– TwoBs
    Jun 8, 2014 at 12:34

We have the annihilation and creation operators $a$ and $a^\dagger$, respectively (we know that they are the hermitian conjugates of each other, but we won't assume that fact). So let's rename $a^\dagger=b$.

I'll try to show that $a=a^\dagger$ and $b=b^\dagger$, gives a contradiction. We know:

$$ba\vert n\rangle=n\vert n\rangle \quad, \quad ab\vert n\rangle=(n+1)\vert n\rangle$$We are supposing that $a^\dagger$ is not the hermitian conjugate of $a$.

With this you could prove: $[a,b]=\mathbb{I}$


$$n^2\langle n \vert n\rangle=\langle n\vert a^\dagger b^\dagger ba\vert n \rangle=\langle n\vert a b ba\vert n \rangle=$$

$$=\langle n\vert[( b^\dagger a^\dagger+\mathbb{I}) ba]\vert n \rangle=n(n+1) \langle n\vert n \rangle+n \langle n\vert n \rangle$$

Where I have used the commutation relation and the hermiticy property. This yields: $n=0$ or $\vert n\rangle =0$.

So unless $\vert n\rangle=\vert 0\rangle$ or $0$, $a$ and $a^\dagger$ won't be hermitian (I don't think it holds if the only state is $\vert 0 \rangle $ or $0$ but I'm not sure).

Is it because they 'create' and 'annihilate' photons

This reasoning would be very sloppy. Ladder operators arise in the context of the harmonic oscillator, angular momentum... But in Quantum Mechanics, particle number is conserved (you could say something like it modifies the energy, hence it emmits a photon or something like that). These operators create and destroy photons in Quantum Field Theory.

  • $\begingroup$ +1, this is correct whilst the other answer decidely is not, for the reason ion your comment. I suggest a change your first sentence: "That $a\neq a^\dagger$ is proven by contradiction as follows, therefore, let's assume to contrary and rename $a^\dagger=b$, where ...": otherwise I get thoroughly confused by the first sentence. $\endgroup$ Jun 8, 2014 at 10:21

My first reaction is to give an argument along the lines of the other answers, if $a=a^\dagger$ then saying that $a$ raises and $a^\dagger$ lowers doesn't make sense.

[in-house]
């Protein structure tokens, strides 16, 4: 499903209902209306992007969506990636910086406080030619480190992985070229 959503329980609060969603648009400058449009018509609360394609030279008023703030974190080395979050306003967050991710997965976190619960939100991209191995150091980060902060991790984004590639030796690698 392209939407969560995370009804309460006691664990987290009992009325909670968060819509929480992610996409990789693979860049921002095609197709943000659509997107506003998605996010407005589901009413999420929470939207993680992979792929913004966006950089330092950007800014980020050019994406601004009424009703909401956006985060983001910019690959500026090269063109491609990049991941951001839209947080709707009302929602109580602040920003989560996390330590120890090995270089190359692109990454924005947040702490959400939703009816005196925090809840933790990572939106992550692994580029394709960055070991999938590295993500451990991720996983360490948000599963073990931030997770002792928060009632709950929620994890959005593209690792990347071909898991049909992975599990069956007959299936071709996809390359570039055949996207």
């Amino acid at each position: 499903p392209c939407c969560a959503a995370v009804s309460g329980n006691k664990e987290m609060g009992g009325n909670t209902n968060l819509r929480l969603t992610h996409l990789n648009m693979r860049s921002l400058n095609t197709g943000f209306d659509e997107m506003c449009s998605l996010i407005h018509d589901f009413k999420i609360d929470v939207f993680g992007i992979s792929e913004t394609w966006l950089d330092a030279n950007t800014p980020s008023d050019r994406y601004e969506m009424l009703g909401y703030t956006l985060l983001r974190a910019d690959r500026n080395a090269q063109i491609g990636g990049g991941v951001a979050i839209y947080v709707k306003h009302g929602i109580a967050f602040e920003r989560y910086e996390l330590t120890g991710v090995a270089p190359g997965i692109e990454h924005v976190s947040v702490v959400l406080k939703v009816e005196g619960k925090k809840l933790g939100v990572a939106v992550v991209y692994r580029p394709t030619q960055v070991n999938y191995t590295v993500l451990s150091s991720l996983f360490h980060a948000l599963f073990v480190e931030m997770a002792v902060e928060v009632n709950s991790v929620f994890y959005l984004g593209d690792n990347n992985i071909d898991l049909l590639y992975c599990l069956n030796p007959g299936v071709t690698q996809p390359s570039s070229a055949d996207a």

However, if you don't want to assume that the hermitian conjugate of $a$ is a raising operator, you could be more direct than that though and show $a$ is not hermitian given just that $a$ is a lowering operator, without knowing $a^\dagger$ is a raising operator. All you have to do is construct the matrix elements of $a$ in some convenient basis, and show that the resulting matrix is not hermitian. The $|n\rangle$ basis is a pretty convenient one!

In order for $a$ to be hermitian, it must be that $a_{mn}^*= a_{nm}$, or equivalently \begin{equation} \langle m | a | n \rangle^* {=}^? \langle n | a| m \rangle \end{equation} But this is clearly false given the definition of $a$, because \begin{equation} LHS = \langle m | a | n \rangle^* = \sqrt{n} \langle m | n-1 \rangle^* = \sqrt{n} \delta_{m,n-1} = \sqrt{n} \delta_{m+1,n} \end{equation} while \begin{equation} RHS = \langle n | a | m \rangle = \sqrt{m} \langle n-1 | m \rangle = \sqrt{n-1} \delta_{m-1,n} \end{equation}

Clearly $LHS \neq RHS$, so $a$ is not hermitian. [To see they don't equal just try a few examples, any time $LHS\neq 0$ then $RHS=0$. If you wrote them out in matrix notation, LHS would have entries one slot above the diagonal, RHS would have entries one slot below.]

In fact, this is essentially a proof that $a^\dagger$ is a raising operator (since $\langle n | a^\dagger | m \rangle = \langle m | a | n \rangle^*$), so this argument is not fundamentally that different from the other answers.

  • $\begingroup$ This is my favorite argument, as it stems directly from the definition of the operator and the definition of hermiticity. $\endgroup$
    – David Z
    Jun 8, 2014 at 23:28

If $a$ is a lowering operator then by def*: $$\left[N,a\right]=-a$$ Now if $a$ is Hermitian then the left hand side of the above is anti-Hermitian, contradicting its equality to the left.

Taking the Hermitian conjugate of this equation gives:$$\left[N,a^{\dagger}\right]=a^{\dagger}$$ Making $a^{\dagger}$ a raising operator.